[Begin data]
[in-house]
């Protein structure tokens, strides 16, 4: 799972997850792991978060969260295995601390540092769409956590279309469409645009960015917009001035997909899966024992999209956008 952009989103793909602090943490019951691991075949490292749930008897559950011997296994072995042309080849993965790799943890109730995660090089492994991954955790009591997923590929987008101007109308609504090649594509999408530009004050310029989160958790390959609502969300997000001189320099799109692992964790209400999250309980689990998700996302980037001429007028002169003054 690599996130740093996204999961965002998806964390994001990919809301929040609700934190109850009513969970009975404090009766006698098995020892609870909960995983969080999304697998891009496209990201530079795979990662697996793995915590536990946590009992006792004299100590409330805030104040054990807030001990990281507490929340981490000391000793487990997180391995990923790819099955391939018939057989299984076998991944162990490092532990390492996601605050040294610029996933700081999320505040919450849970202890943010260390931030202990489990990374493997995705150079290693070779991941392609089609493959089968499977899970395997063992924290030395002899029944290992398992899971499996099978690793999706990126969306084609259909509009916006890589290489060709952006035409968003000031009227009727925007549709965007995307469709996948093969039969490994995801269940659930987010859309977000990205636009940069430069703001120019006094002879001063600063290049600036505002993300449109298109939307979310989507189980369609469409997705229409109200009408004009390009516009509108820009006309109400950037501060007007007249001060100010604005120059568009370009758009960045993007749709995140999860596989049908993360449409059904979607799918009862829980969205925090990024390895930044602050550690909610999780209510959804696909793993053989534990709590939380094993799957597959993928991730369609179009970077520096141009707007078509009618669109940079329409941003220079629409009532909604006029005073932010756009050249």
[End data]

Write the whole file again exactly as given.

[in-house]
């Protein structure tokens, strides 16, 4: 799972997850792991978060969260295995601390540092769409956590279309469409645009960015917009001035997909899966024992999209956008 952009989103793909602090943490019951691991075949490292749930008897559950011997296994072995042309080849993965790799943890109730995660090089492994991954955790009591997923590929987008101007109308609504090649594509999408530009004050310029989160958790390959609502969300997000001189320099799109692992964790209400999250309980689990998700996302980037001429007028002169003054 690599996130740093996204999961965002998806964390994001990919809301929040609700934190109850009513969970009975404090009766006698098995020892609870909960995983969080999304697998891009496209990201530079795979990662697996793995915590536990946590009992006792004299100590409330805030104040054990807030001990990281507490929340981490000391000793487990997180391995990923790819099955391939018939057989299984076998991944162990490092532990390492996601605050040294610029996933700081999320505040919450849970202890943010260390931030202990489990990374493997995705150079290693070779991941392609089609493959089968499977899970395997063992924290030395002899029944290992398992899971499996099978690793999706990126969306084609259909509009916006890589290489060709952006035409968003000031009227009727925007549709965007995307469709996948093969039969490994995801269940659930987010859309977000990205636009940069430069703001120019006094002879001063600063290049600036505002993300449109298109939307979310989507189980369609469409997705229409109200009408004009390009516009509108820009006309109400950037501060007007007249001060100010604005120059568009370009758009960045993007749709995140999860596989049908993360449409059904979607799918009862829980969205925090990024390895930044602050550690909610999780209510959804696909793993053989534990709590939380094993799957597959993928991730369609179009970077520096141009707007078509009618669109940079329409941003220079629409009532909604006029005073932010756009050249």